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I think I was misinterpreted a little, so a bit of clarification first. I suggested the newer block because of the roller rockers. You can still run a carb on that, which is what I assumed you were going to do from your first post. I suggested upgrading the internals in case later you wanted to add a supercharger, and you have more options with an EFI supercharger. Sorry for the confusion. I was probably a little brief. The only visible difference in the roller motor would be taller valve covers. Most wouldn't notice that. The newer engines are also set up for a water pump that runs the opposite direction and use a serpentine belt, but that's not a requirement. Rob is right on the heads and exhaust manifolds. There is a lot of power that can be freed up by a good top end, as Ford really restricted the air flow. A less expensive replacement would be GT40 (I hear GT40P are the really hot ticket) heads and factory headers, or you can go aftermarket alum heads and long tube headers. With that being said, my block was numbers matching, and at the time I wanted to leave the car original, so I used it with stock heads and manifolds, increased the compression a little, put in a Comp Cams 268H for a bit more power and am getting about 275 horse, which isn't to bad. There are times that I wish I'd have left it on an engine stand and installed a 400 hp replacement, but that's just because I don't think there's any such thing as too much power.

Steve

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Old 02/12/2012, 10:59 PM   #11
brandosme
 

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I removed the air cleaner and snapped a few pictures.

I am definitely interested in a full new package. I am too impatient to go part by part upgrading the engine.

One concern I had about this engine was in the last year and a half of driving her I remember the exhaust smoking quite a bit when I really stepped on the gas. It was a whiteish smoke.

The car has dual exhaust, I'm not sure if its original. It was not super loud or anything but I can't recall if its aftermarket.

I am currently working with my mechanic to get a list of all his "Recommended" repairs/mods/upgrades and I'll post it as soon as I get it from him so we can compare it to everybody's ideas.
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Old 02/13/2012, 04:30 AM   #12
dalorzo_f
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White smoke is "generally" coolant leaking into the combustion cycle, head gasket or cracks in the system. Not definative, but the most common cause.

As there were very few J codes made (only 200 w/4 speed, statistic courtesy Marti Auto Works and copyrighted), me, I'd try to find a period correct block, upgrade the internals, and keep the rest near stock. Keep it close to what it was, not just another restomod/stroker (dime a dozen and in a few years just another old incorrect engine). It would still be a fun car...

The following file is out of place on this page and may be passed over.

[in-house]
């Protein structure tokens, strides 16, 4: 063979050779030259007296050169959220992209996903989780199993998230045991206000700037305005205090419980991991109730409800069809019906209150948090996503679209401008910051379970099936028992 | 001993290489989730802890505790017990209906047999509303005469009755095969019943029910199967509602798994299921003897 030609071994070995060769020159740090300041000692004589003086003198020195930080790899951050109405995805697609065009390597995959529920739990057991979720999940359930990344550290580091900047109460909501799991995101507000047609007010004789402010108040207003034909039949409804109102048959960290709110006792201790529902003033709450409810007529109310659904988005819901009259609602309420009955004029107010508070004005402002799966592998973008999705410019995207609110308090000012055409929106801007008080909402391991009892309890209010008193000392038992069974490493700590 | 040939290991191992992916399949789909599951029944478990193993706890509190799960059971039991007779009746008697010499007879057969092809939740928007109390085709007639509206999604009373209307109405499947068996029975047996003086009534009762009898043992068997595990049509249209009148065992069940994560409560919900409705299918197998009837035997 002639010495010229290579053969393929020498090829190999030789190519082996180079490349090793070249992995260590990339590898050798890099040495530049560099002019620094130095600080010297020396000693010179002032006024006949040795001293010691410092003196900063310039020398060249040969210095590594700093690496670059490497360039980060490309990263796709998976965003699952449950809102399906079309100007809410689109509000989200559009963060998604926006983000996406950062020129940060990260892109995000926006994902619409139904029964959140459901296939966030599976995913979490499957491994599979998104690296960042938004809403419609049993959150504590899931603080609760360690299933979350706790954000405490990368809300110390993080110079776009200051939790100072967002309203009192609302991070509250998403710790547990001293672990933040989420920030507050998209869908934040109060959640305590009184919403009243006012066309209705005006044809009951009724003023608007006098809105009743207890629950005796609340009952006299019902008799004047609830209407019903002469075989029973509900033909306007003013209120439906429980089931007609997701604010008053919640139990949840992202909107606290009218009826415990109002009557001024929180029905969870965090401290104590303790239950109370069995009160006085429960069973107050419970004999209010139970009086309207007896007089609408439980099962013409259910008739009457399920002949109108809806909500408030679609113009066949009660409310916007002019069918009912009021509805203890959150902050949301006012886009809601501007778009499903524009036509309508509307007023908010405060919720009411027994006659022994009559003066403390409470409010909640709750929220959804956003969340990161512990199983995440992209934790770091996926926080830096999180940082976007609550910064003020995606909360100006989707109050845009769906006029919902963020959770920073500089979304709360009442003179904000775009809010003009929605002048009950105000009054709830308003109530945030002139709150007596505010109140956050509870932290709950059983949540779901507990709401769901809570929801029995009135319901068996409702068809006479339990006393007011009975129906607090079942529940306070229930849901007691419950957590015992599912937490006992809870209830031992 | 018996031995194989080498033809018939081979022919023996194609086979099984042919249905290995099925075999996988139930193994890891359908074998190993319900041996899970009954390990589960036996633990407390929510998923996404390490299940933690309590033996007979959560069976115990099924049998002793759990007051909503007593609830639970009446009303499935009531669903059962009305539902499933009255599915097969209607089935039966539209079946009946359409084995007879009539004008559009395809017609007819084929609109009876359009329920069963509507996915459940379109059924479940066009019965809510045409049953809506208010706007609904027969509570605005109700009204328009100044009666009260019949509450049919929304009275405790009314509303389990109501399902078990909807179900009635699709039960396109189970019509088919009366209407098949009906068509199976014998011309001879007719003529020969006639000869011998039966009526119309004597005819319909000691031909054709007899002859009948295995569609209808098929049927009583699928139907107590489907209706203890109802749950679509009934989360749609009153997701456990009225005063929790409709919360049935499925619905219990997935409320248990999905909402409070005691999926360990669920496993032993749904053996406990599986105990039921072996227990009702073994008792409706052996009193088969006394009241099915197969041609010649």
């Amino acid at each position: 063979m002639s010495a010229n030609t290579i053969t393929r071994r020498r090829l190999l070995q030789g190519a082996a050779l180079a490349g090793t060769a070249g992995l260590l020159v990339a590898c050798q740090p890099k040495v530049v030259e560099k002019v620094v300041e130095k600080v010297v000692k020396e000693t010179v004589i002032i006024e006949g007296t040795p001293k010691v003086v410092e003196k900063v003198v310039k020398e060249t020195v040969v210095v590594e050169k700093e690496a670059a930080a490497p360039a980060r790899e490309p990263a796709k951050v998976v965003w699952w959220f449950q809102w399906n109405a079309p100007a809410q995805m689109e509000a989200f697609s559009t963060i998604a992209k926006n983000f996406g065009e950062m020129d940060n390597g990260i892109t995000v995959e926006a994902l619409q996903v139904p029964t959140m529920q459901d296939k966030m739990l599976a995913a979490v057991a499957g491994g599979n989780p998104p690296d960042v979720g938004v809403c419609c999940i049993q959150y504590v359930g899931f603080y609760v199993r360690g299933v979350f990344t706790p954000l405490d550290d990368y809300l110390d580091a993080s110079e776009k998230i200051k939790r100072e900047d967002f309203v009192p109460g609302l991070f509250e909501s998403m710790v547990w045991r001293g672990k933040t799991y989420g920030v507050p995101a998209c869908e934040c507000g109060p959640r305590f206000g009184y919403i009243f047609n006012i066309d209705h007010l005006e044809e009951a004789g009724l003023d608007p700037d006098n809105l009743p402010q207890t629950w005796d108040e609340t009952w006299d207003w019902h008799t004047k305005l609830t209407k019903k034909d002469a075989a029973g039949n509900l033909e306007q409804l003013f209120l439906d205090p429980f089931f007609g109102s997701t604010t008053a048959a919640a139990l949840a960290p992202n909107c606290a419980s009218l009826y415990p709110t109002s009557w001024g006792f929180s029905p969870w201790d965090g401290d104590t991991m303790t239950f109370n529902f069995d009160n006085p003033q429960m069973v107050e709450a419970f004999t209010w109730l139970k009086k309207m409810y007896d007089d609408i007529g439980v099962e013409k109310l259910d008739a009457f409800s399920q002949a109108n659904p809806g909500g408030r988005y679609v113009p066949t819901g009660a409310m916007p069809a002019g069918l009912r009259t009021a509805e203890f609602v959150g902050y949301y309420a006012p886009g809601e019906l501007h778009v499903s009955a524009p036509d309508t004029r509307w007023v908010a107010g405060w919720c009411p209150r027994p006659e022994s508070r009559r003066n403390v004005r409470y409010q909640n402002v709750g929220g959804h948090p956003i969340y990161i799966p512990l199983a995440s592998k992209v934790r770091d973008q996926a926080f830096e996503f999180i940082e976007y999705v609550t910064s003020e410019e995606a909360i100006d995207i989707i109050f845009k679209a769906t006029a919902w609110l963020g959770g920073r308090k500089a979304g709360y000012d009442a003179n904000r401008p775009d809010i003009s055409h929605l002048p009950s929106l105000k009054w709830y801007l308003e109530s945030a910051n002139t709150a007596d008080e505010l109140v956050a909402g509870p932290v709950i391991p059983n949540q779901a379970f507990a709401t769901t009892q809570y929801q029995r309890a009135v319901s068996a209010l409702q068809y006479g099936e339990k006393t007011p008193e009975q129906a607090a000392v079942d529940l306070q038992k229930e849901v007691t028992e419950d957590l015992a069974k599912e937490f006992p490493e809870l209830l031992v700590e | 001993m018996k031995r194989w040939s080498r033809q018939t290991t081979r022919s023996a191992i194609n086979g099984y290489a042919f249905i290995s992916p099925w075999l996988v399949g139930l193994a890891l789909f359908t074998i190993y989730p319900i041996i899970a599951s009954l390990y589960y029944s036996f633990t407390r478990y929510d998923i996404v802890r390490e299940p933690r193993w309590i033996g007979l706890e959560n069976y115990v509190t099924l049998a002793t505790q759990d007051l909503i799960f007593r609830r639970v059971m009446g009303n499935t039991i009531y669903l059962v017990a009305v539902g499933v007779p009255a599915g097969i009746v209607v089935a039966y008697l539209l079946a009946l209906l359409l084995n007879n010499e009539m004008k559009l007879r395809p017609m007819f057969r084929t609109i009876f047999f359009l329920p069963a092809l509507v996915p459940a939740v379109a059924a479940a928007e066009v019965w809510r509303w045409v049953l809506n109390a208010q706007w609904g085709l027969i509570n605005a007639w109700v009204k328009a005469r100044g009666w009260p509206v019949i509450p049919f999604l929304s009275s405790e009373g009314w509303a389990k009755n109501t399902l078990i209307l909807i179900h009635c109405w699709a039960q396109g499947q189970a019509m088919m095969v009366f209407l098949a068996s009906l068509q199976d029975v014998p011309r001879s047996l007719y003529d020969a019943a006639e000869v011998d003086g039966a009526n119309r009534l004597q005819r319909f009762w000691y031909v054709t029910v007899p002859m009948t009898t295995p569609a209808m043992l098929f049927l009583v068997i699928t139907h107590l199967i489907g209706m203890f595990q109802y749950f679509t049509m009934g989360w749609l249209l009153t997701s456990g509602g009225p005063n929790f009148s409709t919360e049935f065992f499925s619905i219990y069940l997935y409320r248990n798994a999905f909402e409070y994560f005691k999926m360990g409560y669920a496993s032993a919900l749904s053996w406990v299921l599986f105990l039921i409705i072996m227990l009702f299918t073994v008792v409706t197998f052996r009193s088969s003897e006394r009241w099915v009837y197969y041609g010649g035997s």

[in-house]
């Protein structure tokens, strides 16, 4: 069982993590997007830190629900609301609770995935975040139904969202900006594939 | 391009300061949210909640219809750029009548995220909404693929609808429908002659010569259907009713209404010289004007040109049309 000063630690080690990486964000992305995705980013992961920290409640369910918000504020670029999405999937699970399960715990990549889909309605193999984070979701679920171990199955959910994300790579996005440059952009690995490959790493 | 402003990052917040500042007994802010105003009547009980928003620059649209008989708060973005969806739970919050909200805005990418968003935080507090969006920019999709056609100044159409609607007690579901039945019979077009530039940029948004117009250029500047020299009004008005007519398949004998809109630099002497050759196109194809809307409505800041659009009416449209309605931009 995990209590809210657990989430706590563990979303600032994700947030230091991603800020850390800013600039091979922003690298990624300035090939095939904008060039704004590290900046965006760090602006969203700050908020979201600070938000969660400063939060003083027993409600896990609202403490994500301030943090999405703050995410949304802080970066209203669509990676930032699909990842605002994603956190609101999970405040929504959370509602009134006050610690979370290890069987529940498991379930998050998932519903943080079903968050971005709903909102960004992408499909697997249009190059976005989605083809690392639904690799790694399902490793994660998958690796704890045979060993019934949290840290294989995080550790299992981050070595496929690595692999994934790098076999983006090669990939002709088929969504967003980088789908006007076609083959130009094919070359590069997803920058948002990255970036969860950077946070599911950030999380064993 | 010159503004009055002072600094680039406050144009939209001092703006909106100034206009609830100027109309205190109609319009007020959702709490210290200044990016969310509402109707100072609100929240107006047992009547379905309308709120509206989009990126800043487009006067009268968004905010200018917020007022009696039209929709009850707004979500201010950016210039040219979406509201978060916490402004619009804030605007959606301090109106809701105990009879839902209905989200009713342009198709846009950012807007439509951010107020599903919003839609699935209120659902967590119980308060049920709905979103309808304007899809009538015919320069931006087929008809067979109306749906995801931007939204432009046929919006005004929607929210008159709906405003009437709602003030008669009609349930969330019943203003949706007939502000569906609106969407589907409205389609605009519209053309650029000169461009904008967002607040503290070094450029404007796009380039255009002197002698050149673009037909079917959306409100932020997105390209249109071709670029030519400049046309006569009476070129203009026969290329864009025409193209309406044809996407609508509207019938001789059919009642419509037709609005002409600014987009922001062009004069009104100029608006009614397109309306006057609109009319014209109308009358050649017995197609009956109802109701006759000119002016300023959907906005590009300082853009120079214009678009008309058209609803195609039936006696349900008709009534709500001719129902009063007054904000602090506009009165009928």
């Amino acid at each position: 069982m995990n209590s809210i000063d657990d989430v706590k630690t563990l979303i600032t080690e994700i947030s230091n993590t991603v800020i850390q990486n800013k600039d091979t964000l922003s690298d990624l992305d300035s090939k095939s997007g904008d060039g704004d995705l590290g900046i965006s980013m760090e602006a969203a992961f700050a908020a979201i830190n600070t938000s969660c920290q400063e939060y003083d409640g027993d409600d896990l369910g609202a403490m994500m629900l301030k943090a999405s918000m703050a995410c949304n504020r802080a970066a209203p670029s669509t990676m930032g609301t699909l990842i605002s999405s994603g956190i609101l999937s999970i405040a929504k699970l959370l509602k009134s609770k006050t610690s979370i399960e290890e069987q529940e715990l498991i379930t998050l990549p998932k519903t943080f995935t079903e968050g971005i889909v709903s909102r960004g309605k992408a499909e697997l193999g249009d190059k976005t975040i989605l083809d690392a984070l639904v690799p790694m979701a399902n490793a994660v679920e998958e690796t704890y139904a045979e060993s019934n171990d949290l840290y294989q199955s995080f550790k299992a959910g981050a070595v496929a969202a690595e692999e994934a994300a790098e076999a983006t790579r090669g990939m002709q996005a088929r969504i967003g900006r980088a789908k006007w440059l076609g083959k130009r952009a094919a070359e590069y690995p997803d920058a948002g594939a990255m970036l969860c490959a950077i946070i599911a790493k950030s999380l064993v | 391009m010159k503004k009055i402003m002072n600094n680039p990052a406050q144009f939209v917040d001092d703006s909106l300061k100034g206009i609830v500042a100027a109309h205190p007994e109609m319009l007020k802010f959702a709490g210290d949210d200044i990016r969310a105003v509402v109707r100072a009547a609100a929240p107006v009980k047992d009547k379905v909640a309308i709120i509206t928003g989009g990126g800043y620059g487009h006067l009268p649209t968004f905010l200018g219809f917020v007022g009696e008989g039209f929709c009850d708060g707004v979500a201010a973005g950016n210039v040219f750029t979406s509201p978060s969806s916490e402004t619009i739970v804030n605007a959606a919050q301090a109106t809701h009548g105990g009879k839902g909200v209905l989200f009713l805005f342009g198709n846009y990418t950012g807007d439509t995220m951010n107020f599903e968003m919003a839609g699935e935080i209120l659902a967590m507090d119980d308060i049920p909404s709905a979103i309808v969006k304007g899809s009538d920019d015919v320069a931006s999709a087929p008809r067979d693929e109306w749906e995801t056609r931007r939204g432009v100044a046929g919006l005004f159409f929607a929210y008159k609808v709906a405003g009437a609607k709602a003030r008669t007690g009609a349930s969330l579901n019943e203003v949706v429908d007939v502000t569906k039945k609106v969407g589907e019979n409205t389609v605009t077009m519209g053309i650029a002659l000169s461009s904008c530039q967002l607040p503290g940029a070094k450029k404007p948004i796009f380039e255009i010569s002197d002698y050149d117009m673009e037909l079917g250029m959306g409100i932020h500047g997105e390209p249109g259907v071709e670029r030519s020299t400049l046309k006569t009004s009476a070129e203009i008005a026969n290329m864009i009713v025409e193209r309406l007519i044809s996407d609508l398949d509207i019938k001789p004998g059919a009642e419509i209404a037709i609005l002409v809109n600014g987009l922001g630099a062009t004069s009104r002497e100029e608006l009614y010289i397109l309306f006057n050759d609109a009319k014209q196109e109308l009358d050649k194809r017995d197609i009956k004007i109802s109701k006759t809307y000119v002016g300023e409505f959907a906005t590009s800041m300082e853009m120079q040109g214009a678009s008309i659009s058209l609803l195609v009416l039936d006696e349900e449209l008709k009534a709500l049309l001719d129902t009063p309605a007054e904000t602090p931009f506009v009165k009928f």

JMHO
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Old 02/13/2012, 06:13 AM   #13
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Quote:
Originally Posted by dalorzo_f View Post
White smoke is "generally" coolant leaking into the combustion cycle, head gasket or cracks in the system. Not definative, but the most common cause.

As there were very few J codes made (only 200 w/4 speed, statistic courtesy Marti Auto Works and copyrighted), me, I'd try to find a period correct block, upgrade the internals, and keep the rest near stock. Keep it close to what it was, not just another restomod/stroker (dime a dozen and in a few years just another old incorrect engine). It would still be a fun car...

JMHO
+1
The Elenor mustangs were all the craze a few years back and now you hear little about them. I am sure they are fun to drive. In the end you have to do what is right for You not what we think. Marty 67-68 MCA concours judge (so what would you expect from me!)

Follow HCS restoration at http://68hcs.weebly.com
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Old 02/13/2012, 07:56 AM   #14
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If the engine isn't numbers-matching does it being period correct really do any good?

Brandon, for the amount of money you're spending have you considered installing a Ford Racing crate motor?
http://www.fordracingparts.com/parts...KeyField=11752

Last edited by Mosesatm; 02/13/2012 at 12:19 PM..
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Old 02/13/2012, 12:04 PM   #15
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What do you plan to do with the car? If you plan to take it to the track on weekends then get the Ford racing engine. Do you plan to take it on road trips? Then a new EFI engine would make sense. If you're looking to take it to shows and cruise nights and sit around with the hood up talking to other car folks then I would look for a period correct engine and return the engine compartment to as close to stock as possible. If as you say you plan to keep it forever then get the period correct engine because in years to come they will be worth more as they become scarcer.